This paper presents a hypoplastic constitutive model for the viscous behavior of frozen soil. The model is composed of a ‘solid’ part and a ‘fluid’ part. The solid part is based on the extended hypoplastic model, and the fluid part is dependent on the second time derivative of strain. The performance of the model is demonstrated by simulating some uniaxial compression tests at different strain rates. Moreover, the model can describe in a unified way the three stages of typical creep tests, that is, primary, secondary, and tertiary stage. Copyright © 2016 John Wiley & Sons, Ltd.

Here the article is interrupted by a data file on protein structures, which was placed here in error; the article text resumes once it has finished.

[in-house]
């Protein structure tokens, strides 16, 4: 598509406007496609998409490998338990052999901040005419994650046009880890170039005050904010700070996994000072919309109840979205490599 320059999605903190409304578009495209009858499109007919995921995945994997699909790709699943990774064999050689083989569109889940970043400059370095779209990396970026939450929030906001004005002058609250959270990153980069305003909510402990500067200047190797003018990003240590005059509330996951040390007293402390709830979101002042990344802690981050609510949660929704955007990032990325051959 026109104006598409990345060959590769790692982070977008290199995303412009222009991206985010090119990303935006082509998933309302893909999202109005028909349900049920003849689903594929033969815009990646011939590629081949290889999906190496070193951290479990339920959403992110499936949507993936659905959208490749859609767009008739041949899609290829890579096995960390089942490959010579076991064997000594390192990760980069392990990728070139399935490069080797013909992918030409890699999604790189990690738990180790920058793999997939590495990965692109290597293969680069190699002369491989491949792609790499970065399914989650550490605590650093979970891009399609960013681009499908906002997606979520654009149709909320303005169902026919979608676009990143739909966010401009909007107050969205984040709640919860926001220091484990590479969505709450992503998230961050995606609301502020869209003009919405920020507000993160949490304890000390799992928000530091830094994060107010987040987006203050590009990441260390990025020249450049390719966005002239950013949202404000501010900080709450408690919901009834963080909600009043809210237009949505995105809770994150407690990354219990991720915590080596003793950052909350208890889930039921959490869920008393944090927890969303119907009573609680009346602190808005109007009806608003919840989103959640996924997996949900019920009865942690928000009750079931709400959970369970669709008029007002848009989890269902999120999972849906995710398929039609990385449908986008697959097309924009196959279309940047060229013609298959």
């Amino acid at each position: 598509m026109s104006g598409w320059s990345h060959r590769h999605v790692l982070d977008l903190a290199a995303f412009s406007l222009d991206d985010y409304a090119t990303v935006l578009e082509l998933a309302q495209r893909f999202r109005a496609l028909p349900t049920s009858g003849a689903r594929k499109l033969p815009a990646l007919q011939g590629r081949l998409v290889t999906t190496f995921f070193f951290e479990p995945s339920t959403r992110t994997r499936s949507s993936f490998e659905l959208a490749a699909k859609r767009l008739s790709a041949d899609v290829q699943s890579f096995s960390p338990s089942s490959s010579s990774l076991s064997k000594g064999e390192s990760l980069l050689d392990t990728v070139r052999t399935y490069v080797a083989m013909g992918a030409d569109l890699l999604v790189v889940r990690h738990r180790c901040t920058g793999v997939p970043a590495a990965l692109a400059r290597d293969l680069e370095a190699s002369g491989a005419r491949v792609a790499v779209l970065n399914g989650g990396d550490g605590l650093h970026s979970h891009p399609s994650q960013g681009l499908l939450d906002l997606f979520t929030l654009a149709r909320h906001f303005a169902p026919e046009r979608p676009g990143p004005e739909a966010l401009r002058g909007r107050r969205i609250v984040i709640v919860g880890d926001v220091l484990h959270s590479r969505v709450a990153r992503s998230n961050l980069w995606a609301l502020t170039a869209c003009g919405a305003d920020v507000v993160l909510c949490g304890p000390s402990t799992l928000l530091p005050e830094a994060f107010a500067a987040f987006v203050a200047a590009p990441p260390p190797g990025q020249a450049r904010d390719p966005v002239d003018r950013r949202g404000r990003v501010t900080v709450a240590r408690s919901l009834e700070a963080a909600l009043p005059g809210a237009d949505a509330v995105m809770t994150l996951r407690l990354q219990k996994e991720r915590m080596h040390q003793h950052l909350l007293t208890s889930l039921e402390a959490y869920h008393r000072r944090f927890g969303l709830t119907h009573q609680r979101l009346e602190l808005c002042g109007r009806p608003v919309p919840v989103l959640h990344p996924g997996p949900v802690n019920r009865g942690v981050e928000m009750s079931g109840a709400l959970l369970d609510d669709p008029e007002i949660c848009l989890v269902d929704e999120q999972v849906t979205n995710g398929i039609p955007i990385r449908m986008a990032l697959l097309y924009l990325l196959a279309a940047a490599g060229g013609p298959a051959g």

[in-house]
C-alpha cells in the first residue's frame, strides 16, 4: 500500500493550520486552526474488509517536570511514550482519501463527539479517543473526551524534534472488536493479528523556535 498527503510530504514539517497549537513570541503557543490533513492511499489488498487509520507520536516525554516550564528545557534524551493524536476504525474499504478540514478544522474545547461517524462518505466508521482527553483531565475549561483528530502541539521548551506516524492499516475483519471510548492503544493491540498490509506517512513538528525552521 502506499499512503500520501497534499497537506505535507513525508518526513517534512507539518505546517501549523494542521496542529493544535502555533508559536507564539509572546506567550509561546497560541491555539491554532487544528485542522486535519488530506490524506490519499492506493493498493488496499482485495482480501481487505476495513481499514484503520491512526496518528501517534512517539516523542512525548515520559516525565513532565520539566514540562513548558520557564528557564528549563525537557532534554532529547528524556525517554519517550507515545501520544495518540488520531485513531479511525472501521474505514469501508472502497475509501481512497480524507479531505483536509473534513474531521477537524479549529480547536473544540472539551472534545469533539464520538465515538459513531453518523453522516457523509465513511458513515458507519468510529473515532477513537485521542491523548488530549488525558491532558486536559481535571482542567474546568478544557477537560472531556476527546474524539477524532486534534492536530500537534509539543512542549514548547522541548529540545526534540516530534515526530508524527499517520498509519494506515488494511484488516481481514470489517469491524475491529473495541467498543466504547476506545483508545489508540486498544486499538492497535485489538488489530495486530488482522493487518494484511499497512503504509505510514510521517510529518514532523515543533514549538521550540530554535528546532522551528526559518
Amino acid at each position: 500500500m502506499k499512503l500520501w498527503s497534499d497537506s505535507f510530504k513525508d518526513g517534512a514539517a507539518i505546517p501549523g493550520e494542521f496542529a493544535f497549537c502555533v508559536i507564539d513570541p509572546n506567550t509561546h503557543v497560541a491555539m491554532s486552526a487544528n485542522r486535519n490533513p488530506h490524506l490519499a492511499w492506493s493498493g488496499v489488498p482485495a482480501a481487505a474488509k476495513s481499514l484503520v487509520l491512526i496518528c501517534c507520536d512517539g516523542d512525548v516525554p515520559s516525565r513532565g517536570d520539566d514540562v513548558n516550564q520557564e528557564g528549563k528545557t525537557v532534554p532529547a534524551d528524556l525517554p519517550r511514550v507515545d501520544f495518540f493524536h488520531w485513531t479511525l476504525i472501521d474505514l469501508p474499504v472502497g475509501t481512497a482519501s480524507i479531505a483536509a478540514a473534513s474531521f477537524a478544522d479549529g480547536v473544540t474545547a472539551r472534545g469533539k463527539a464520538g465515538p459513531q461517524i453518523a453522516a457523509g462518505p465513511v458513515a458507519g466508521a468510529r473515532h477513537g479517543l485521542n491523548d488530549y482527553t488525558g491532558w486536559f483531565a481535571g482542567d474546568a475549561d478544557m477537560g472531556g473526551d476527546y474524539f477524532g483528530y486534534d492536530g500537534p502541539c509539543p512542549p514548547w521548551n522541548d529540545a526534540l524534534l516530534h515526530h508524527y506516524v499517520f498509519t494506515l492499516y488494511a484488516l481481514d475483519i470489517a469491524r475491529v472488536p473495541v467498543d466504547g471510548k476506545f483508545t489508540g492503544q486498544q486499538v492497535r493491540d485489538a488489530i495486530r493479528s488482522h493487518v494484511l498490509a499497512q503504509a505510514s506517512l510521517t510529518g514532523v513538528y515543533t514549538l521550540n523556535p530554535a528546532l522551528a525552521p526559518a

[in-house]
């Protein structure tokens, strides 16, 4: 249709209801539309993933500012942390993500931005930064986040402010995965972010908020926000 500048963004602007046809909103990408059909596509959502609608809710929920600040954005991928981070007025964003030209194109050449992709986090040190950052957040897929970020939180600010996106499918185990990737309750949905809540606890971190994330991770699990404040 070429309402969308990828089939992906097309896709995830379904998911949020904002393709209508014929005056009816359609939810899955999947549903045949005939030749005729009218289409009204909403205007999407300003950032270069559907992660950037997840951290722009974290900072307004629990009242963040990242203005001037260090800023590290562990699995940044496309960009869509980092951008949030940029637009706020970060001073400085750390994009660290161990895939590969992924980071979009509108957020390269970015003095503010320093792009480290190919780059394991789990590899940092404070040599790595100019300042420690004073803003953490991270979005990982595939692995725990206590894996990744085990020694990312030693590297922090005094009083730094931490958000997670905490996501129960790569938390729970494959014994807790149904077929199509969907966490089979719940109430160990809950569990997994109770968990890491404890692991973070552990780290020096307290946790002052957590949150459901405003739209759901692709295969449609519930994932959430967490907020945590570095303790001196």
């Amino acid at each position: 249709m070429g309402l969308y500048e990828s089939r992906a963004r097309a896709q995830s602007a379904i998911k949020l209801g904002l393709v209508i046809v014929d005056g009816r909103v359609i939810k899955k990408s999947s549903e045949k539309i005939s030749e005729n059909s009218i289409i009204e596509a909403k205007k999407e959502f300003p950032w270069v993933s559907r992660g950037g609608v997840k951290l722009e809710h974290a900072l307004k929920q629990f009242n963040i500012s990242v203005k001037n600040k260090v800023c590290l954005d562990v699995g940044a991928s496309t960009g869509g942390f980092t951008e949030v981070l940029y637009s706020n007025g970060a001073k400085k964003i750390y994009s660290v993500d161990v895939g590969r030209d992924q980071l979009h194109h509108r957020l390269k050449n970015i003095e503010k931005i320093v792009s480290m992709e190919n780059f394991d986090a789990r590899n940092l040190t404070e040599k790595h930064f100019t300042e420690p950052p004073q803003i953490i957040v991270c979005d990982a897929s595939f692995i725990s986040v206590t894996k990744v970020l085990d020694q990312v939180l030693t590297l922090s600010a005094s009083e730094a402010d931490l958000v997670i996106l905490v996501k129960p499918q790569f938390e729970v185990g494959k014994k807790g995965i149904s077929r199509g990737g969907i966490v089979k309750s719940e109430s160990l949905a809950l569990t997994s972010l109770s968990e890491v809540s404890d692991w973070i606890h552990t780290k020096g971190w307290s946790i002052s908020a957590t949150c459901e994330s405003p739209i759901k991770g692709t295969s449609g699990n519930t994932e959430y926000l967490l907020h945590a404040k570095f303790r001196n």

Concrete-faced rockfill dam (CFRD) is a popular alternative to traditional dam types in the last two decades. The modelling of CFRD involves complex multi-body contact and strong geometry and material nonlinearities. We present a numerical approach for the modelling of CFRDs in this paper. Based on the dual-mortar finite element method, the presented approach considers different parts of rockfill and all concrete slabs as independent deformable continuum. The multi-body contacts are modelled using Lagrange multipliers with a weak form segment-to-segment contact strategy. To alleviate instability induced by strong geometry nonlinearity in the slab–slab contact, we propose a mixed type of constraints for the tangential contact. A general transformation scheme is introduced to simplify the implementation of contact constraints. Three-dimensional analysis of Tianshengqiao-1 CFRD is performed. The nonlinear and time-dependent deformation of the rockfill is considered. We study the influence of the rockfill deformation on the reliability of the concrete face. Three major concerns of the face, that is, the axial compression, the slab–slab separation and the face-rockfill separation, are discussed in detail. The numerical results are compared with data from *in-situ* observation. Copyright © 2016 John Wiley & Sons, Ltd.